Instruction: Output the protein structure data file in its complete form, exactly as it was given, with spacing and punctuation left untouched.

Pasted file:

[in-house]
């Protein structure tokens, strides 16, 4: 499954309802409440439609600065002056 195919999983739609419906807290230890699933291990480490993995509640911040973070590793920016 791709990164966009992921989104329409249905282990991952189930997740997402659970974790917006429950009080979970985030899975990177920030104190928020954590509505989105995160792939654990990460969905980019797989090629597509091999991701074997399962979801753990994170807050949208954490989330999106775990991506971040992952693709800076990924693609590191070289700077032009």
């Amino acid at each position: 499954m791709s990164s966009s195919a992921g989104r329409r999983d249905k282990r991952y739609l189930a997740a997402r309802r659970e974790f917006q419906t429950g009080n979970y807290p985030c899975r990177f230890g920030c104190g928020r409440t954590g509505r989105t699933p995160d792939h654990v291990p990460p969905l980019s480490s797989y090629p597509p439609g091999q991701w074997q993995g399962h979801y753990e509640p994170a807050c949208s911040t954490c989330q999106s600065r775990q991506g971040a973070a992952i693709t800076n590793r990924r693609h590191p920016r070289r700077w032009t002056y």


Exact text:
[in-house]
């Protein structure tokens, strides 16, 4: 499954309802409440439609600065002056 195919999983739609419906807290230890699933291990480490993995509640911040973070590793920016 791709990164966009992921989104329409249905282990991952189930997740997402659970974790917006429950009080979970985030899975990177920030104190928020954590509505989105995160792939654990990460969905980019797989090629597509091999991701074997399962979801753990994170807050949208954490989330999106775990991506971040992952693709800076990924693609590191070289700077032009």
């Amino acid at each position: 499954m791709s990164s966009s195919a992921g989104r329409r999983d249905k282990r991952y739609l189930a997740a997402r309802r659970e974790f917006q419906t429950g009080n979970y807290p985030c899975r990177f230890g920030c104190g928020r409440t954590g509505r989105t699933p995160d792939h654990v291990p990460p969905l980019s480490s797989y090629p597509p439609g091999q991701w074997q993995g399962h979801y753990e509640p994170a807050c949208s911040t954490c989330q999106s600065r775990q991506g971040a973070a992952i693709t800076n590793r990924r693609h590191p920016r070289r700077w032009t002056y």